Okay, so in the mac format, you can convert the standard Macintosh resource format. Now somehow, EVNEW reads and converts .rez files to .txt files. So there has to be a way to "read" a .rez file because EVNEW and obviously, EV:Nova, do it.

My greatest worry is I go down this path 2/3rds of the way with EVNEW, get to some point and go "Oh I'll just find a mac and switch over...not ideal, but I'll do it" only to find that the files are not perfectly transferred, corrupting some of the files or what not. I just don't have a lot of faith in the Windows to Mac route if I don't have a complete TC (I know the converter should handle it...but...I"m skeptical).

Obviously I'd rather go the Mac route to be safe...but it seems like the best option there is to go with a mini mac...which is 800 dollars to me (mini mac, monitor, and apple care). Although, this could be a great experience as I could use the Mac to practice some programming on that system (If in the future I want to make cross-platform applications)...800 dollars is a lot of money.

What I was hoping was that the .rez file is someway writeable...like I could script directly into the .rez file (just like with the .txt file I could just do it all via text).

Hmmm...tough decision.

-Syrus

P.S. Any other thoughts?

The actual data in a Nova plug-in file is identical across platforms, to the best of my knowledge. That means the conversion process is perfect in both directions. On a Mac using MissionComputer or Plug-in Converter, you can convert in either direction. On Windows you can convert a Mac plug-in to .rez, but not the other way around.

You can open and edit both Mac plug-ins and .rez plug-ins using MissionComputer on a Mac.

And you can convert a Mac plug-in to text with ConText, and convert back to Mac plug-in with ResStore. So I think you're right. The Mac Mini will be great for your purposes. You can develop your scenario on the Mac in Mac format. At any time you can convert seamlessly to the Windows .rez format, but also you can just let the end-users on Windows do that. If you go that route, make sure to use Plug-in Archiver or similar to make a properly compressed file that preserves the resource fork.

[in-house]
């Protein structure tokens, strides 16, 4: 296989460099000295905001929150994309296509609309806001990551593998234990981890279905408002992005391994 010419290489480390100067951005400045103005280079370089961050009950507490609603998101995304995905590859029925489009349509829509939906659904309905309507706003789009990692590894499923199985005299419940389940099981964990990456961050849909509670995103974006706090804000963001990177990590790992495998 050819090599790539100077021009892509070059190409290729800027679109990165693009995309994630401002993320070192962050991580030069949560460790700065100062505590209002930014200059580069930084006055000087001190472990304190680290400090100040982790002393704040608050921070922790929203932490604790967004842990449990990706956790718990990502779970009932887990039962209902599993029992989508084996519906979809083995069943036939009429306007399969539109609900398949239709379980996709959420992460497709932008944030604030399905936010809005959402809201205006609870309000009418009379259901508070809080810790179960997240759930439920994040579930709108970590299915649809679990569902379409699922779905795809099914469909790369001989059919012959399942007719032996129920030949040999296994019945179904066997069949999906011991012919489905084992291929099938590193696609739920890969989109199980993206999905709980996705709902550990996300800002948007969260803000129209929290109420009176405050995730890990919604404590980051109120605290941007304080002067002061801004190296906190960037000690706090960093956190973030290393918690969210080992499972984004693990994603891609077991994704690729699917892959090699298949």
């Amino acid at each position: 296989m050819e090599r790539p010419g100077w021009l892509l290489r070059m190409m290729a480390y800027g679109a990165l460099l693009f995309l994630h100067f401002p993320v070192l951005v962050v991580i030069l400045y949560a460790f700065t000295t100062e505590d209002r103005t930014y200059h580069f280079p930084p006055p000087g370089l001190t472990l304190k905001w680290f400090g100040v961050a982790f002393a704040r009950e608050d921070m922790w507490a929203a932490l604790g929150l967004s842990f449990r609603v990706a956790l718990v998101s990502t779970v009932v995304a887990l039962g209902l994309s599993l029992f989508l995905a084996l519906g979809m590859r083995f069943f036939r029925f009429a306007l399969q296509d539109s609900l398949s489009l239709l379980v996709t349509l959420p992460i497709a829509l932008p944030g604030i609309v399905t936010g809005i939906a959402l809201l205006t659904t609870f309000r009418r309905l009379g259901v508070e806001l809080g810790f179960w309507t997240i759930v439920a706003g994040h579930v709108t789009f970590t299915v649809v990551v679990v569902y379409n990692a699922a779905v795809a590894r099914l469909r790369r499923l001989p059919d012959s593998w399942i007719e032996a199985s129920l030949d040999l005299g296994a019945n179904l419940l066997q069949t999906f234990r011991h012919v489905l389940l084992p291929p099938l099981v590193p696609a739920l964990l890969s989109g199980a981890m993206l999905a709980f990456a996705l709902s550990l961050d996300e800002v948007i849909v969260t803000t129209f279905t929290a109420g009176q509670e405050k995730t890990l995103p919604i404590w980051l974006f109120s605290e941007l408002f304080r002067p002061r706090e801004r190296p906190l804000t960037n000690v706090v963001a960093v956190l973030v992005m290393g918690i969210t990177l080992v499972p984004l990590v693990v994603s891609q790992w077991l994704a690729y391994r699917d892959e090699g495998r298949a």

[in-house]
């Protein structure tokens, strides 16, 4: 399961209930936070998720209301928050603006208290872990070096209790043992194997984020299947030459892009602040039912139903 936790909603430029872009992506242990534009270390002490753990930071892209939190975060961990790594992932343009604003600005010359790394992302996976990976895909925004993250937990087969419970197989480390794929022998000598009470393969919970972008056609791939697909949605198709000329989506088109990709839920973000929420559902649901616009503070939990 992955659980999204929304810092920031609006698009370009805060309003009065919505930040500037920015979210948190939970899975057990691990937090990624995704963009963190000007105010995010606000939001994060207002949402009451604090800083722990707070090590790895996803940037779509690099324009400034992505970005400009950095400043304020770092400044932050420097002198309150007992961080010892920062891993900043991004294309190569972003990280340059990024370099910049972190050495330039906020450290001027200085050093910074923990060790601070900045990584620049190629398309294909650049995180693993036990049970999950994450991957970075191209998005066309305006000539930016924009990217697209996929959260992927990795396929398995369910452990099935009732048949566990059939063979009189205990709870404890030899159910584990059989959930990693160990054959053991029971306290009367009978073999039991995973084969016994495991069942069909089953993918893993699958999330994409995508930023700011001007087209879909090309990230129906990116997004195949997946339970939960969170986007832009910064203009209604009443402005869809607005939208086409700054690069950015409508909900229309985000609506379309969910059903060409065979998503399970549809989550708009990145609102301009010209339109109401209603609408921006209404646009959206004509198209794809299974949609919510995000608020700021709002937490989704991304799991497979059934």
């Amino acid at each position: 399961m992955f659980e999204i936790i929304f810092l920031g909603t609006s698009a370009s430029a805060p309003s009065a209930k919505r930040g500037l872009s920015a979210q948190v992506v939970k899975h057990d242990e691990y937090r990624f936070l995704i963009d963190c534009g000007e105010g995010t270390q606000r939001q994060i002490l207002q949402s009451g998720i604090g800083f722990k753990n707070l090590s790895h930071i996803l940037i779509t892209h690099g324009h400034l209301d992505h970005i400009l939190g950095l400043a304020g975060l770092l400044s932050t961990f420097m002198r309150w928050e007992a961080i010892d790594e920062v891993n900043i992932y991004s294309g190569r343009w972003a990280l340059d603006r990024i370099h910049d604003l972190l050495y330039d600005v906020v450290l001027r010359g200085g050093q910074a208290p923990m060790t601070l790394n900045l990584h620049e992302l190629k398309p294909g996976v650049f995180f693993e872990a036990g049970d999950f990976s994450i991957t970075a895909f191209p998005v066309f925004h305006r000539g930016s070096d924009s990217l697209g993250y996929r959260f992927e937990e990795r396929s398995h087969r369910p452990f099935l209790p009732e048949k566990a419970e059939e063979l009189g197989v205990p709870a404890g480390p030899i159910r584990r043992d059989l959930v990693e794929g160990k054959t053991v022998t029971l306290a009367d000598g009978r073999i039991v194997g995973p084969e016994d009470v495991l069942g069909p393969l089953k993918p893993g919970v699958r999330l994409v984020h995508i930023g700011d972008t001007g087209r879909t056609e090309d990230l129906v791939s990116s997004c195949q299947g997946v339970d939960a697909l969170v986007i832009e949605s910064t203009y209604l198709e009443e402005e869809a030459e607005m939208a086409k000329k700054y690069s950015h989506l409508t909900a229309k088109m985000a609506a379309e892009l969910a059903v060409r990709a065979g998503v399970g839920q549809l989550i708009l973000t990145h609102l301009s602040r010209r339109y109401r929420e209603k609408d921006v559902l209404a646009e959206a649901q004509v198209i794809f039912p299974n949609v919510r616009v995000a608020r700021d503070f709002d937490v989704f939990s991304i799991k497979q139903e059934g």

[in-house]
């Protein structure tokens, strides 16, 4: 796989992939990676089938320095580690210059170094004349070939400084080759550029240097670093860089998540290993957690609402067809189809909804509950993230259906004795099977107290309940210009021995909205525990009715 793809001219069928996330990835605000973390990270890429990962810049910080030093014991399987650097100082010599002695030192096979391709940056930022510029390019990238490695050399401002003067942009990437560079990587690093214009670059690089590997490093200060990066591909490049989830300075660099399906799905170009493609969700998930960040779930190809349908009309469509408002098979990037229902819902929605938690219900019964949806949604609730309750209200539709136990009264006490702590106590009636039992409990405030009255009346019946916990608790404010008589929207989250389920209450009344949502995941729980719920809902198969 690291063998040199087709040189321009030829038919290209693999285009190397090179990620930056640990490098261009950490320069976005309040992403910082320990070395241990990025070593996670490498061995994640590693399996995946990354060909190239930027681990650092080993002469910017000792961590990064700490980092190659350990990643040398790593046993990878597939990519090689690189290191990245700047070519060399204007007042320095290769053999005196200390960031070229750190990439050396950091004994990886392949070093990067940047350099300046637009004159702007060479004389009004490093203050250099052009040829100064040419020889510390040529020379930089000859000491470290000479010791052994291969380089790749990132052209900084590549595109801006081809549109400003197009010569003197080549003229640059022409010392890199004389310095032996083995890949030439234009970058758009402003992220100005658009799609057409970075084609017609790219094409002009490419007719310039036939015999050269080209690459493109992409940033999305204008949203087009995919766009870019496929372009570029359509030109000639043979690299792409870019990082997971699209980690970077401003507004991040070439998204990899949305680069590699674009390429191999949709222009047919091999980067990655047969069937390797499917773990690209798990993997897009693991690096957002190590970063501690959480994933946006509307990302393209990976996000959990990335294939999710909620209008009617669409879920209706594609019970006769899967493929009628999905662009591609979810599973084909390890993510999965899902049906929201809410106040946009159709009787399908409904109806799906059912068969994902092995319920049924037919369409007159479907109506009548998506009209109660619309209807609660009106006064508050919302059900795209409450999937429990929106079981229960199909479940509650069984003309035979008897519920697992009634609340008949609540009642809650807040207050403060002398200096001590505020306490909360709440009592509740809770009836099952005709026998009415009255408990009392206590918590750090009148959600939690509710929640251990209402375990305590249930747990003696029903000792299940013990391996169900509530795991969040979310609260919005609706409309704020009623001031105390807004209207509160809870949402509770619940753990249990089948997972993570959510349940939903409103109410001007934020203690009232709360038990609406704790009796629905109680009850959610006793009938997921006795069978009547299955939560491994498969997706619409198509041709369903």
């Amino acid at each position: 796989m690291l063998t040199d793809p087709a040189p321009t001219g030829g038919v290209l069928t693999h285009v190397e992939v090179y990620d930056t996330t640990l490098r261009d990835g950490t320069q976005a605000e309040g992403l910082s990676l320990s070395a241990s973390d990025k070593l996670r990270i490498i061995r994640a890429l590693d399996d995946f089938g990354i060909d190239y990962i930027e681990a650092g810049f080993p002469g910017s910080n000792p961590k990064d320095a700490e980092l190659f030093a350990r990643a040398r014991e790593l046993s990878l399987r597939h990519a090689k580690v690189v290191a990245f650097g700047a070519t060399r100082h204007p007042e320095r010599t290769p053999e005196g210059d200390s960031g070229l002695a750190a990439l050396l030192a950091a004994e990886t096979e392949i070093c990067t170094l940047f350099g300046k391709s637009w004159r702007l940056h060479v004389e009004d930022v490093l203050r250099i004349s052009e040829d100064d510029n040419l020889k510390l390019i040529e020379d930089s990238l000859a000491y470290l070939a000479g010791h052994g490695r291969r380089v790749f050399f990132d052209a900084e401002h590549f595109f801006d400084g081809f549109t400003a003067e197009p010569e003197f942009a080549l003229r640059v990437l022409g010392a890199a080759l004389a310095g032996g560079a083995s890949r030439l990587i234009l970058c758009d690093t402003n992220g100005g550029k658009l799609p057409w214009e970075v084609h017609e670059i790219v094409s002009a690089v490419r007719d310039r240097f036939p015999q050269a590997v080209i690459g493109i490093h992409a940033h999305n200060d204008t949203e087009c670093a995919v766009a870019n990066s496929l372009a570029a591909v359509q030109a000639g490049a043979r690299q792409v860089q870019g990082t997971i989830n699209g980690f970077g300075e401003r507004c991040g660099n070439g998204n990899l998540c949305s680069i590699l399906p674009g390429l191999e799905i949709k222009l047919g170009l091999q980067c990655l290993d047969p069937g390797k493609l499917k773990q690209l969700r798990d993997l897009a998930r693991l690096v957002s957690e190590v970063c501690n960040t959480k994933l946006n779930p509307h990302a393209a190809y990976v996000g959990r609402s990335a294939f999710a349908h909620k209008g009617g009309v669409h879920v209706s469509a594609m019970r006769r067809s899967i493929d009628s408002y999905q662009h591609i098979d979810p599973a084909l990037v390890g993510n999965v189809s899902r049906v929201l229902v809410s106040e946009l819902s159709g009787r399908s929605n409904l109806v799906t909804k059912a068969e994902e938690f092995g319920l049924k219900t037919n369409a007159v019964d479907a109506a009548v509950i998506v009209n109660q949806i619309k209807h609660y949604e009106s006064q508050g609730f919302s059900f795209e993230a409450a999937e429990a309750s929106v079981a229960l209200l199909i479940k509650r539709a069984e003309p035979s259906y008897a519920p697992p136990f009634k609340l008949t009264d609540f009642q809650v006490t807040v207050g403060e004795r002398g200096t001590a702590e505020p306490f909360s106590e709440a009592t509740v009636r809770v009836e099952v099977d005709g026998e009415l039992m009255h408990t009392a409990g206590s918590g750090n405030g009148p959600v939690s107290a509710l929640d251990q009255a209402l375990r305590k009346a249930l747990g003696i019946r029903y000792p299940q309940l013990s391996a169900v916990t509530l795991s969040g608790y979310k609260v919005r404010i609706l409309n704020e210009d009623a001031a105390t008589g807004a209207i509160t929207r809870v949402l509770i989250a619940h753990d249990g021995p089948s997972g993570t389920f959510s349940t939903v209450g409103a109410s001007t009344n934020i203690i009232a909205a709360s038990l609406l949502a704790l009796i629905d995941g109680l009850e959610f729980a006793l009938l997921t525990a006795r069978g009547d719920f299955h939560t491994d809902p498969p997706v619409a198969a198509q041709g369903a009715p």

This post has been edited by Qaanol : 01 February 2010 - 12:31 PM

QUOTE (Syrus @ Feb 1 2010, 06:25 AM) <{POST_SNAPBACK}>

What I was hoping was that the .rez file is someway writeable...like I could script directly into the .rez file (just like with the .txt file I could just do it all via text).

.rez is not human-readable. The format is quite intricate, and so can only by edited with a purpose-built tool like MissionComputer or EVNEW. MissionComputer's convertor, however, will turn it into a standard Macintosh resource file that any resource editor can read.

QUOTE (Qaanol @ Feb 1 2010, 12:30 PM) <{POST_SNAPBACK}>

The actual data in a Nova plug-in file is identical across platforms, to the best of my knowledge. That means the conversion process is perfect in both directions.

Yes, the two formats organise the resources in quite different ways, but the resources themselves are identical, meaning that you can convert back and forth as much as you want without any loss of quality.

The only thing to keep in mind is not to let the individual files get too large. There are limits affecting both the total number of resources in a file, and the total size, and it isn't always possible for your editor to warn you in advance, so you should split any file that's more than a few megabytes.

I just want to clarify that Mission Computer only warns the user when a file is 14MB or larger. So after saving a file, find it in the Finder and check the size. If it's getting close to 14MB, consider making a new file to continue with.

QUOTE (darthkev @ Feb 1 2010, 04:30 PM) <{POST_SNAPBACK}>

I just want to clarify that Mission Computer only warns the user when a file is 14MB or larger. So after saving a file, find it in the Finder and check the size. If it's getting close to 14MB, consider making a new file to continue with.

Yes, MissionComputer starts warning at 14 MB. The file size limit is 16 MB, but that isn't the only limit affecting a resource file. There are also a number of other ones related to the number of resources, or even the number of resource names , for which MissionComputer can't give advance warning.